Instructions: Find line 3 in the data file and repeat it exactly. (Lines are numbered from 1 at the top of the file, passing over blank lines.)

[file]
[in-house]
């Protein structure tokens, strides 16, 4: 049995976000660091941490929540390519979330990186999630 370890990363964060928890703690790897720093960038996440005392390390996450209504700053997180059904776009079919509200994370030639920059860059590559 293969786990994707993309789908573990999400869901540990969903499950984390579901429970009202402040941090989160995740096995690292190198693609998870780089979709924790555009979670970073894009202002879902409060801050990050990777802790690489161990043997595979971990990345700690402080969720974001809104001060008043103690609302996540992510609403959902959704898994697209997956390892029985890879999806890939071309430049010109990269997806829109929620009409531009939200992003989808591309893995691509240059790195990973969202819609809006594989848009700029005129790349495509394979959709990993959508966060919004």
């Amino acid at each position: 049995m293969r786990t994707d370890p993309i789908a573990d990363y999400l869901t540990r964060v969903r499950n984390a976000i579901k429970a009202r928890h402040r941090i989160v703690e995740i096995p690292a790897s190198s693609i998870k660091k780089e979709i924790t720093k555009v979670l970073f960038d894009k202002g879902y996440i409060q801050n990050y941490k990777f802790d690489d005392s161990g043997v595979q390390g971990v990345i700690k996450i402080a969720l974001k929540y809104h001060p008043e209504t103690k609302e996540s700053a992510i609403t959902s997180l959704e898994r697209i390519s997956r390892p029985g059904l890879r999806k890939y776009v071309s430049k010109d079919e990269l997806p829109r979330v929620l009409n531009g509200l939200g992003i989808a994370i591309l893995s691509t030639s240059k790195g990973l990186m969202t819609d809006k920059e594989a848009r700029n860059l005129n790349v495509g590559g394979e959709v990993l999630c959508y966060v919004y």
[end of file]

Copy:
């Amino acid at each position: 049995m293969r786990t994707d370890p993309i789908a573990d990363y999400l869901t540990r964060v969903r499950n984390a976000i579901k429970a009202r928890h402040r941090i989160v703690e995740i096995p690292a790897s190198s693609i998870k660091k780089e979709i924790t720093k555009v979670l970073f960038d894009k202002g879902y996440i409060q801050n990050y941490k990777f802790d690489d005392s161990g043997v595979q390390g971990v990345i700690k996450i402080a969720l974001k929540y809104h001060p008043e209504t103690k609302e996540s700053a992510i609403t959902s997180l959704e898994r697209i390519s997956r390892p029985g059904l890879r999806k890939y776009v071309s430049k010109d079919e990269l997806p829109r979330v929620l009409n531009g509200l939200g992003i989808a994370i591309l893995s691509t030639s240059k790195g990973l990186m969202t819609d809006k920059e594989a848009r700029n860059l005129n790349v495509g590559g394979e959709v990993l999630c959508y966060v919004y």